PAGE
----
When I was a kid I was obsessed with Jim Carrey and In Living Color and all that stuff, and I had kids in school call me a Jim Carrey wannabe. That was my scarlet letter to wear so I can semi-relate. His comedy career is very interesting in the track that he took. Do you get some inspiration from that too, just because he’s somebody who constantly reinvented himself, constantly went to extremes to keep throwing out new things. Just completely torturing himself at times. Do you get inspiration from that as well?

I do. I don’t know if I’m as extreme of a person as he is, but I can definitely understand his commitment. He always commits… I don’t know. I’m watching his Sonic press tour, and he keeps doing all this really fun wild stuff for this Sonic kids movie, and I just really appreciate it. He tries so hard, and I love that. Nowadays it doesn’t feel like comedians are vis-ib-ly trying as hard as they probably are, which is a good thing, but I like it sometimes when I see a comedian who is just over-prepared and they have all these props at the show. I love that kind of stuff. It’s like Jim Carey is just wearing his heart on his sleeve at all times, and I love that. I really love it.

Why do you think that is? That level of disconnection with comedians, do you think it’s just a want to try to fall into that “cool” space and be disconnected and above the fray? What do you think brings that out in people?

I think wanting to be cool. Wanting to be cool, and serious, and I think you maybe get a little further doing that. You’re not seen as annoying or anything. But I can’t shake it. I’m a naturally annoying person. So I always joke that I’m a really private and mysterious guy. If I go on stage and I go, “Yeah, I’m sort of a private mysterious guy,” people just laugh at that because they just know that it’s not the case. I had that urge to be this cool guy. This dark, cool, mysterious guy, but that’s just not who I am. The shit I grew up liking is all aggressive and in your face kind of stuff. I grew up loving punk music. The first band I ever really loved was Blink-182, and they’re the most ridiculous guys. Especially back in the early days. Then it was Jackass and that kind of stuff, skateboarding. So everything was always aggressive, and that’s I guess why I can’t shake it.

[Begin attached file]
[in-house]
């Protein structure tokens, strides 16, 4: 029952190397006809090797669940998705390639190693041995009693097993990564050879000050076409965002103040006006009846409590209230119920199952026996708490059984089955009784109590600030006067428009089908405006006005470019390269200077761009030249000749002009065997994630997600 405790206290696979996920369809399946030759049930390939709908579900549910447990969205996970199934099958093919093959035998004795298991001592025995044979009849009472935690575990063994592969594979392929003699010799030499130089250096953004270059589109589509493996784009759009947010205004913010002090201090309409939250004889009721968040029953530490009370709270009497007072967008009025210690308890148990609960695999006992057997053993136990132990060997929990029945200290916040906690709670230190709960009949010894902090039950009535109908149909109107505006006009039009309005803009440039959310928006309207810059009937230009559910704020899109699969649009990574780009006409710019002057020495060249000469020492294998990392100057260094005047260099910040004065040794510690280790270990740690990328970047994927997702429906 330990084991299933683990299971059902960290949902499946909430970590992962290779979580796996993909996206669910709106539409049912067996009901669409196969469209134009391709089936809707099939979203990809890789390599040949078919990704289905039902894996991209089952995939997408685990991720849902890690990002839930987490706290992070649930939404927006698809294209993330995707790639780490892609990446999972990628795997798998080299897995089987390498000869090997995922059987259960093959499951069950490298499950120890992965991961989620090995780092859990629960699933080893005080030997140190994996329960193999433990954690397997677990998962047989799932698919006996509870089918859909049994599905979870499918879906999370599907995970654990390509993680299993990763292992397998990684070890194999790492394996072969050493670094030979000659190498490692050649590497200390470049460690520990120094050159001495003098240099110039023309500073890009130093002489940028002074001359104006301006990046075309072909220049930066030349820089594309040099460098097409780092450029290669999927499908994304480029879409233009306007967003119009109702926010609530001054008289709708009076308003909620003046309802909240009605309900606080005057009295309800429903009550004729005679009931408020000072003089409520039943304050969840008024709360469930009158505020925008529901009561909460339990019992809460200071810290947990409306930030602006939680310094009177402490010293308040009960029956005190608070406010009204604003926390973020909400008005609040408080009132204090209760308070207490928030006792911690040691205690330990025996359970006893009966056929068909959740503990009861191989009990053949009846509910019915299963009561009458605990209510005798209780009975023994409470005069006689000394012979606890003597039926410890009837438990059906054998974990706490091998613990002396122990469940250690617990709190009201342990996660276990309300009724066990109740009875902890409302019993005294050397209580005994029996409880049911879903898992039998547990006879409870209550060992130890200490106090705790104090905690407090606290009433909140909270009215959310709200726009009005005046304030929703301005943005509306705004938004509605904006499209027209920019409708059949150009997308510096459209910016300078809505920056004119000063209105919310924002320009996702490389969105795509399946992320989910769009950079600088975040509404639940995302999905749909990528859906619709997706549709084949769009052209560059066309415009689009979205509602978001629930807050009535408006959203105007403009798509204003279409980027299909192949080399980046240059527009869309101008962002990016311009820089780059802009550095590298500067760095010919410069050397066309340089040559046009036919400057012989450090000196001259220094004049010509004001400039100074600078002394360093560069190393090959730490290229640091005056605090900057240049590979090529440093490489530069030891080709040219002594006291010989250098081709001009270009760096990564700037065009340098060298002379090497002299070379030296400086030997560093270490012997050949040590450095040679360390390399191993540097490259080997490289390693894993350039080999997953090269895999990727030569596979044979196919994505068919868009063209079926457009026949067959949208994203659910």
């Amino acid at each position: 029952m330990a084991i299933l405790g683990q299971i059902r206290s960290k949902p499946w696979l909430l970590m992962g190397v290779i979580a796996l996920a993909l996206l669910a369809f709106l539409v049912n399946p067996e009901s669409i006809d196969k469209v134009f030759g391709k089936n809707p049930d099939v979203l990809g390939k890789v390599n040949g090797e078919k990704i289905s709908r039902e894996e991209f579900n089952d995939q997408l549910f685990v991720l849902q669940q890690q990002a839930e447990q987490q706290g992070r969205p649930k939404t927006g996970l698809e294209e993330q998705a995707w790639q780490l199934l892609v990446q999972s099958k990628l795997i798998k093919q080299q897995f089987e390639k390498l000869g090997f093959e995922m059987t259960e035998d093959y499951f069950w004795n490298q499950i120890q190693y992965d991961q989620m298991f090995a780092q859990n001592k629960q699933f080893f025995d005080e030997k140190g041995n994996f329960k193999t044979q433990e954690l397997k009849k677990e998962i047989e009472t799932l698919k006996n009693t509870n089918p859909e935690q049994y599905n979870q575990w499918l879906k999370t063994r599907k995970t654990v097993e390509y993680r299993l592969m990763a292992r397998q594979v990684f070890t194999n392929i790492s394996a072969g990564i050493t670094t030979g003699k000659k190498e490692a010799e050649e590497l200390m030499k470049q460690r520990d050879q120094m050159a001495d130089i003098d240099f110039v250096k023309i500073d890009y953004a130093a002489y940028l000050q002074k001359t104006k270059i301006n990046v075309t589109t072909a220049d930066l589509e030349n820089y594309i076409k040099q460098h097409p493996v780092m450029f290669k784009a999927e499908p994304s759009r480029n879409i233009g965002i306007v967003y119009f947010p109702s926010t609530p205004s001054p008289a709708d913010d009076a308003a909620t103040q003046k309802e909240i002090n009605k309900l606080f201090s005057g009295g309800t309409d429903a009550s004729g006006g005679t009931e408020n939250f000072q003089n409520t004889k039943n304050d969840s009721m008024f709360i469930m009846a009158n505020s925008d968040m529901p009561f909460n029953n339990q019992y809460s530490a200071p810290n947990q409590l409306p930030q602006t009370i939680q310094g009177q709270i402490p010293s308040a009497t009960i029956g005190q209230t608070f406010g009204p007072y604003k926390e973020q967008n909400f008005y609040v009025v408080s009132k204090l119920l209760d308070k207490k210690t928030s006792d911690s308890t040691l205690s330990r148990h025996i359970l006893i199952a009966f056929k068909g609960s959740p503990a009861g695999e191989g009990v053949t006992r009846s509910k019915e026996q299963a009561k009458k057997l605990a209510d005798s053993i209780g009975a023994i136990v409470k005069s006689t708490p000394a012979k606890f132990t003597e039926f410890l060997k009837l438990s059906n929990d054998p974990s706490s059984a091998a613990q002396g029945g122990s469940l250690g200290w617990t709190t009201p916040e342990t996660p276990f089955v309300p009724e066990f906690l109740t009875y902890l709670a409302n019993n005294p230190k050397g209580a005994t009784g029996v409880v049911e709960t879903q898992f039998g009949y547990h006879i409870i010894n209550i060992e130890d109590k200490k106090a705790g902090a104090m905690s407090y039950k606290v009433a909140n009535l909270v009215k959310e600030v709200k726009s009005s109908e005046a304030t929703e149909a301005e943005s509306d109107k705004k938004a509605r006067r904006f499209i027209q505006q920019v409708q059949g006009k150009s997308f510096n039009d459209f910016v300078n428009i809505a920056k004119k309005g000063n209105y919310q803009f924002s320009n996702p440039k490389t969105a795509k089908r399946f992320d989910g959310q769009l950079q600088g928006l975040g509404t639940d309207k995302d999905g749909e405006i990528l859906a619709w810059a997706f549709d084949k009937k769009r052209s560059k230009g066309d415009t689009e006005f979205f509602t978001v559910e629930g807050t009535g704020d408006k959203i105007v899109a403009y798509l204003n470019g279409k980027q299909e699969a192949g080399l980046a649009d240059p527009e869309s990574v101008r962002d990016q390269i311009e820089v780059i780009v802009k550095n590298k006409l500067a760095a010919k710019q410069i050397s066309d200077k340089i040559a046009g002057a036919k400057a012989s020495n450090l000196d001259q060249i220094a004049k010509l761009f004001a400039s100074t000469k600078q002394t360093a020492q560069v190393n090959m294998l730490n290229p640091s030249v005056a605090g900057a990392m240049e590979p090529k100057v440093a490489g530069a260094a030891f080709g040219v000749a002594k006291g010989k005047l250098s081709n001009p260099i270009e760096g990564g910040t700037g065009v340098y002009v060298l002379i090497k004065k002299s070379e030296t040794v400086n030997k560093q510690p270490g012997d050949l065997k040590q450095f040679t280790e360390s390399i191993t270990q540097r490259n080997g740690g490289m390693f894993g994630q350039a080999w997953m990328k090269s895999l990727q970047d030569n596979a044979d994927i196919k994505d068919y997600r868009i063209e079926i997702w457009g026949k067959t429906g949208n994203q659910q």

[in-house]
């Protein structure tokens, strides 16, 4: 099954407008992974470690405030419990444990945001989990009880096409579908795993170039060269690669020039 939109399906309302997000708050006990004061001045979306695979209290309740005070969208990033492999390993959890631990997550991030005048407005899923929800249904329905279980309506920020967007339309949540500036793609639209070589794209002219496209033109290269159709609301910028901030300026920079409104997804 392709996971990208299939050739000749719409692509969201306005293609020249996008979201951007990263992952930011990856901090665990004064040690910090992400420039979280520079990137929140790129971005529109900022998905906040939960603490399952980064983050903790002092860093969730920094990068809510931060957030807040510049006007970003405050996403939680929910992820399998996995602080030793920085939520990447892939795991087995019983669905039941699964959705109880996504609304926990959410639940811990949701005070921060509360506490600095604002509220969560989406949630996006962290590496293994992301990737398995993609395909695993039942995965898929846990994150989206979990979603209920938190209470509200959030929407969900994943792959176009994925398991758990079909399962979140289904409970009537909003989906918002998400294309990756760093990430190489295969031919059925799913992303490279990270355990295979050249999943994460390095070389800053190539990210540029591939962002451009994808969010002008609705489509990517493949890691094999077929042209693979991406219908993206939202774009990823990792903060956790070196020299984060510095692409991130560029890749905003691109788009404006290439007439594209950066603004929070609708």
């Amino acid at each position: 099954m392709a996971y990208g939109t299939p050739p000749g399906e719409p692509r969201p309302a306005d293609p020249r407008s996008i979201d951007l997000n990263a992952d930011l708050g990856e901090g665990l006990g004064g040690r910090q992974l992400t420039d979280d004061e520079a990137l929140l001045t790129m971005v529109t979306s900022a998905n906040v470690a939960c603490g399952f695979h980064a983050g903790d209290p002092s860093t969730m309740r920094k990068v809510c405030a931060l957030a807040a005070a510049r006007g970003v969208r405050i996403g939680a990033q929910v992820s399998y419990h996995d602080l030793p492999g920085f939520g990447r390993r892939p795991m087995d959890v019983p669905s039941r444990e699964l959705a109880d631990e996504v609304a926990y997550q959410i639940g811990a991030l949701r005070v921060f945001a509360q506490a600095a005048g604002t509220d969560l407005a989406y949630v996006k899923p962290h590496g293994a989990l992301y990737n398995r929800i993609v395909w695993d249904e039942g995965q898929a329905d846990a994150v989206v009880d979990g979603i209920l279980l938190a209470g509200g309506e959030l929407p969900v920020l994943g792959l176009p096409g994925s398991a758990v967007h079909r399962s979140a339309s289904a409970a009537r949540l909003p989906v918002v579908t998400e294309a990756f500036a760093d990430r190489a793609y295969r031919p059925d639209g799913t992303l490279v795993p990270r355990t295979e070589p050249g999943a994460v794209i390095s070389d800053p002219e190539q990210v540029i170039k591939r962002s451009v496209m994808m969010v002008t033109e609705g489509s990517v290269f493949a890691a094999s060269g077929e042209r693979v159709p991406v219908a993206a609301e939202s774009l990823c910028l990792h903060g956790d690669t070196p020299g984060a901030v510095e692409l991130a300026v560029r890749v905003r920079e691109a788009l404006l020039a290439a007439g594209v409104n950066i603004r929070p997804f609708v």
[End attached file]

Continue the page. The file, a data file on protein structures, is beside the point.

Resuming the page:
My idea of funny still now as a 31-year-old man is just falling down a bunch of stairs. Looking back, I kind of screwed myself with the things that I grew up enjoying. I feel like maybe if I would have gotten a little bit more into reading a book or something I might be more of a chilled out, cool guy.

All the stuff you’re mentioning: Jackass, Jim Carrey even. People that really committed to literally throwing themselves at an audience to get a reaction and get a response is, I think, something that is in the DNA of a lot of people, but I think a lot of people suppress it. Obviously you’re trying to not do that.

Yeah, it’s totally in our DNA, and the whole oversharing thing is in my DNA because it’s the kind of stuff that I enjoy. Like shifting from that into the whole emo music thing, that music is all about oversharing, and that’s just who I ended up becoming, and some people aren’t that way. Some people don’t want to share details of their personal lives or their traumas, and I totally respect that. They can be funny without doing that. But right now, that’s all I got [laughs].

To make the connection, we’re talking about the physical comedy of a Jim Carrey, or a Jackass, where people throw themselves in front of the audience to get a laugh. Really, it’s the same thing when you’re doing it emotionally. You’re emotionally throwing yourself down the stairs in this special to get a laugh.

Yeah. You know, I never thought of it that way. You’re totally right. I’ll emotionally throw myself downstairs to get a laugh until people stop laughing.

Or until you break your neck.

[Laughs] Yeah.

[Laughs] Well, what an up note to end this on, right?

Yeah. Totally. [Laughs]

‘Whitmer Thomas: The Golden One’ debuts Saturday February 22nd on HBO at 10pm ET.